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Bread Boards

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Project by JimRochester posted 07-04-2014 07:46 PM 966 views 10 times favorited 7 comments Add to Favorites Watch

I’m in production mode now for the first show in August. These are bread boards made from scrap. Start to finish in 2 days. These I sanded to 320 and finished with mineral oil. The extra sanding really brings out the figure in the curly maple. Love these types of projects. No right or wrong, just start gluing.

-- Schooled in the advanced art of sawdust and woodchip manufacturing.





7 comments so far

View wiser1934's profile

wiser1934

404 posts in 1832 days


#1 posted 07-05-2014 03:37 AM

very nice. dimensions please thanks

-- wiser1934, new york

View JimRochester's profile

JimRochester

101 posts in 299 days


#2 posted 07-05-2014 05:06 AM

15×5

-- Schooled in the advanced art of sawdust and woodchip manufacturing.

View RussInMichigan's profile

RussInMichigan

481 posts in 1466 days


#3 posted 07-05-2014 12:26 PM

Nice boards.

Do you do anything to reinforce the end grain to long grain joints?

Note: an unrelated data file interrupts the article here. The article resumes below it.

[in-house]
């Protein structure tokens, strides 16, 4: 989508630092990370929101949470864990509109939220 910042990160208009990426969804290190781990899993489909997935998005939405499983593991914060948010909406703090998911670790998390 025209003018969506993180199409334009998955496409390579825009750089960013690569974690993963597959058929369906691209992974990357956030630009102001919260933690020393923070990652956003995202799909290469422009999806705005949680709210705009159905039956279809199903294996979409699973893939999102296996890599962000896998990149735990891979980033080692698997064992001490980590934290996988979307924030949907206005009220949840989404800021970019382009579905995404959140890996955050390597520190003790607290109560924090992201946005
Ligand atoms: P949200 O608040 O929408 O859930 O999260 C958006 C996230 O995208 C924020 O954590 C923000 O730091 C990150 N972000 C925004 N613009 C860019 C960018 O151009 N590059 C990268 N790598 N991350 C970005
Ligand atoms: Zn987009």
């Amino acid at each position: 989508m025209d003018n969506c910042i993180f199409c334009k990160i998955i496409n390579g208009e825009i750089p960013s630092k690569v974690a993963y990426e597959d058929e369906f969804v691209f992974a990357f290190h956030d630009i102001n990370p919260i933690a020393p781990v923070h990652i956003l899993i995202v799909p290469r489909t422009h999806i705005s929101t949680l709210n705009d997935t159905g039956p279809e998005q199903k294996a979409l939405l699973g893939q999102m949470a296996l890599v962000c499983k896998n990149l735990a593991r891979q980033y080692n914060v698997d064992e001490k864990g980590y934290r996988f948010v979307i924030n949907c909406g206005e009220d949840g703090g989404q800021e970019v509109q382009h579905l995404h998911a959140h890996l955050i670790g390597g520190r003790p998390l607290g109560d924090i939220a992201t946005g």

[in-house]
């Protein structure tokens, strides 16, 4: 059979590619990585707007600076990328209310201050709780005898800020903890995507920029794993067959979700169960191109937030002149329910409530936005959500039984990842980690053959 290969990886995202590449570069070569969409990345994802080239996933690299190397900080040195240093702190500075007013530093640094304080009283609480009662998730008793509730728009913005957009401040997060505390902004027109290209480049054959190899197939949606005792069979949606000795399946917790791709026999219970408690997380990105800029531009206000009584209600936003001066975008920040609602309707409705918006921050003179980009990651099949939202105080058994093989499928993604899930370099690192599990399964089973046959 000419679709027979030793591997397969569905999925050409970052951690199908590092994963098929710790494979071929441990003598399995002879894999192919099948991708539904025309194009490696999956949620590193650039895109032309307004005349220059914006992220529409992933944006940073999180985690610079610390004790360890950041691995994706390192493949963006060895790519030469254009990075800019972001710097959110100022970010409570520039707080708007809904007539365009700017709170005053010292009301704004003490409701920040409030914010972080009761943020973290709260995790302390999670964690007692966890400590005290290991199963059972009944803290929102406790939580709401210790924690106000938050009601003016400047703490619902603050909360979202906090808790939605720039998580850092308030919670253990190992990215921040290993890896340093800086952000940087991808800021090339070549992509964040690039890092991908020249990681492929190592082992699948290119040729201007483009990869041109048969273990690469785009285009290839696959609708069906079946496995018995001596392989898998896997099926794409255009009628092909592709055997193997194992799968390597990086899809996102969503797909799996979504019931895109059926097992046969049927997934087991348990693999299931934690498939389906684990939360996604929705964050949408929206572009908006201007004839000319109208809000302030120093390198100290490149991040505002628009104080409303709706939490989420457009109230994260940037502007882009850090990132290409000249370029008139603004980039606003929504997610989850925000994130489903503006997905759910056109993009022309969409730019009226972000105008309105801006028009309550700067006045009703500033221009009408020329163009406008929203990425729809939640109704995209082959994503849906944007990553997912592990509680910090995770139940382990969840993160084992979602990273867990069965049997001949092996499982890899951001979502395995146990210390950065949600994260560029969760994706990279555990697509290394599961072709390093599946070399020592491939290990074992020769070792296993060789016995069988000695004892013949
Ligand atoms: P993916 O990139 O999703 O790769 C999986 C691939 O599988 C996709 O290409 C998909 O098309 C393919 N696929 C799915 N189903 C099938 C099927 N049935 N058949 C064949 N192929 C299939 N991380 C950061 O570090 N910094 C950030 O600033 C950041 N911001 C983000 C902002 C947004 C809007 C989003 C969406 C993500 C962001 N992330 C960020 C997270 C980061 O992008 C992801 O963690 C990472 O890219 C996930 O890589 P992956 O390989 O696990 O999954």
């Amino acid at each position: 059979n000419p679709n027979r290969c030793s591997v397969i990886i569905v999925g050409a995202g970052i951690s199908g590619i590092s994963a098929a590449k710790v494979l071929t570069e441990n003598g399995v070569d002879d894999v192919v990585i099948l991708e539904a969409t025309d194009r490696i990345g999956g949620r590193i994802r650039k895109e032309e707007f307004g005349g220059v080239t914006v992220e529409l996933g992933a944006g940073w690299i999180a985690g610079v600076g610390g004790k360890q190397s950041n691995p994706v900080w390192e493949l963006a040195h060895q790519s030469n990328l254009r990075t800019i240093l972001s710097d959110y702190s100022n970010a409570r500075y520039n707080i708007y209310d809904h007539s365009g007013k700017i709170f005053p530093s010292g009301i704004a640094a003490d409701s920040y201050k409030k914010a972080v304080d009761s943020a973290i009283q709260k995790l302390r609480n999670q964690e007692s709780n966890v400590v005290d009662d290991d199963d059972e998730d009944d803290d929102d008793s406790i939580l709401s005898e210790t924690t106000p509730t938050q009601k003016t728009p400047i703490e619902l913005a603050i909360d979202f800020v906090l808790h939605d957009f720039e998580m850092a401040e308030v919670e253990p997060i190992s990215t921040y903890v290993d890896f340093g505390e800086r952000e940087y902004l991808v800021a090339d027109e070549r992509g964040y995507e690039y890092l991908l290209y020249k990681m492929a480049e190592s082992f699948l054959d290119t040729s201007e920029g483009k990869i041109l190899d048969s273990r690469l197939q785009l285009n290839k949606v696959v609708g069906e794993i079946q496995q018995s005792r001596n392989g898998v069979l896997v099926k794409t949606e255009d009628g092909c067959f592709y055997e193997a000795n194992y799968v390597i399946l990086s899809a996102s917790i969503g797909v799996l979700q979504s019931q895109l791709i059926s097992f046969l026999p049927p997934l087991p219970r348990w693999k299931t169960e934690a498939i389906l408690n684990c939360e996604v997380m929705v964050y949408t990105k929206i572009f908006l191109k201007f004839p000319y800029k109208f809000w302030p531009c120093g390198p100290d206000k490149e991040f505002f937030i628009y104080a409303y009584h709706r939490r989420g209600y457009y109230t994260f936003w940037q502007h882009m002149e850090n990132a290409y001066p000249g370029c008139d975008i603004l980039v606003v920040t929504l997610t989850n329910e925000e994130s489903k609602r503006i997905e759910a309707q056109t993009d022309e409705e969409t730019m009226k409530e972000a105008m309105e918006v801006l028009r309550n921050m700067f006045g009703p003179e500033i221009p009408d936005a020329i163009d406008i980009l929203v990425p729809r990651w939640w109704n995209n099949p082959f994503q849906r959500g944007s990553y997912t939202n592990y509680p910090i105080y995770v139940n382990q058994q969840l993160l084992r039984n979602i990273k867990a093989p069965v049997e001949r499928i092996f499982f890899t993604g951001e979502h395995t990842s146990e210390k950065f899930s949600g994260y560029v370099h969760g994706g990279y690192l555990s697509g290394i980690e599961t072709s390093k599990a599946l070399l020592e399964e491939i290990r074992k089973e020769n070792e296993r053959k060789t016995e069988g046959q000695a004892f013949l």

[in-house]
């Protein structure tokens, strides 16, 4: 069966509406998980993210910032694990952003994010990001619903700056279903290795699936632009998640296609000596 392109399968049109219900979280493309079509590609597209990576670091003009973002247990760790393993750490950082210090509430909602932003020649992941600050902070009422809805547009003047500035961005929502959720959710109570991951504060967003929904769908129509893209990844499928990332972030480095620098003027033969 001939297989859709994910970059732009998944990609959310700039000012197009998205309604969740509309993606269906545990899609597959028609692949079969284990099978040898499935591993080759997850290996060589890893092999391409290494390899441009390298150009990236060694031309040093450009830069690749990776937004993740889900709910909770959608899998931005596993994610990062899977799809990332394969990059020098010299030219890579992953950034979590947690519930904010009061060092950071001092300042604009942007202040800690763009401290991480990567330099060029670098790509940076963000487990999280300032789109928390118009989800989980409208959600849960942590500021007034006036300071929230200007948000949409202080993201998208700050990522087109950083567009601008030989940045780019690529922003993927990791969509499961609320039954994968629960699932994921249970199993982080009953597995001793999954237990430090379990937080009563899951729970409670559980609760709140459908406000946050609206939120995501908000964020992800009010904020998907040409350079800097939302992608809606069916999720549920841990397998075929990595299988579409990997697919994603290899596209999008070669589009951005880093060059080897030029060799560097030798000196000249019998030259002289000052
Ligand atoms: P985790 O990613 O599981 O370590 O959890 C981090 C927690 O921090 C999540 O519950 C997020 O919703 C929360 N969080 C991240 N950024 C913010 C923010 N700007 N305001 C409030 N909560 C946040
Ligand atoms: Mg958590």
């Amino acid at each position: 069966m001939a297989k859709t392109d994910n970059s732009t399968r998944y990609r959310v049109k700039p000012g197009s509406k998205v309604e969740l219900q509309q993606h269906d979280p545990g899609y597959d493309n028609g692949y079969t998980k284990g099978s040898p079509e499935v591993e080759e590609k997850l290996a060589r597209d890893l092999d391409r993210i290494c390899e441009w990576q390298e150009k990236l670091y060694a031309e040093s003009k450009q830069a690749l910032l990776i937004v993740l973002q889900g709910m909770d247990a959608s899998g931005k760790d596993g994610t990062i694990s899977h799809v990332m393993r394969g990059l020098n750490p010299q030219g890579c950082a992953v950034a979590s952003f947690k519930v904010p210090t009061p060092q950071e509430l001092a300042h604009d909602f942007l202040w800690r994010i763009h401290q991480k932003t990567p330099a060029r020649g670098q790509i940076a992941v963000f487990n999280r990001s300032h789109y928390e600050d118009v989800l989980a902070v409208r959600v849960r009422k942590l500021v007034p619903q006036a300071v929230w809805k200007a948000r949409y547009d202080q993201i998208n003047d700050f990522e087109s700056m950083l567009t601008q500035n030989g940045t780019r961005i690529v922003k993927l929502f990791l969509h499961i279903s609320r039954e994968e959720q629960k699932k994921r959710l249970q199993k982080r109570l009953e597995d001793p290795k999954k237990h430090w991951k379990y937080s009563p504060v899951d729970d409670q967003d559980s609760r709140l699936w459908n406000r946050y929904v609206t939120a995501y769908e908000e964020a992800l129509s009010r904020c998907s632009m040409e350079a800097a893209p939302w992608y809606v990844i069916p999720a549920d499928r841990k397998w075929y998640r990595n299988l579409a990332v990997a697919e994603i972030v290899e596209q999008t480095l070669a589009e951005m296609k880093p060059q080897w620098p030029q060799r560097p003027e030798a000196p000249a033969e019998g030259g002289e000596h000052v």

View JimRochester's profile

JimRochester

101 posts in 299 days


#4 posted 07-05-2014 01:14 PM

Nothing special. I soak the end grain with glue and let it seep in for a minute. Then I give it another shot and do the glue up. Never had a problem with them splitting and there’s not a lot of stress on that joint.

-- Schooled in the advanced art of sawdust and woodchip manufacturing.

View prospector45's profile

prospector45

132 posts in 415 days


#5 posted 07-05-2014 05:52 PM

Jim, you do a great job featuring the handle area of the board. Your method really distinctive. What method do you use to cut the handle hole?

-- Skilled craftsman are not cheap, cheap craftsman are not skilled. Bert, Wooster

View JimRochester's profile

JimRochester

101 posts in 299 days


#6 posted 07-05-2014 06:07 PM

I only accentuated the handles like that because the maple was too short so I needed another wood to make it long enough. I have a template for the board that has the handle hole in it. Three 1” holes with a forstner bit then clean it up with the template and router bit. One thing that really helped is the new trim bit. It’s pricey at $150 but has two bearings so all I do is flip it over to finish and no chip out

Whiteside Combination bit

-- Schooled in the advanced art of sawdust and woodchip manufacturing.

View LoganN's profile

LoganN

144 posts in 586 days


#7 posted 07-06-2014 02:42 AM

Looks great Jim! I look forward to seeing these at your show in August!

-- Logan www.NewmanSpecials.com

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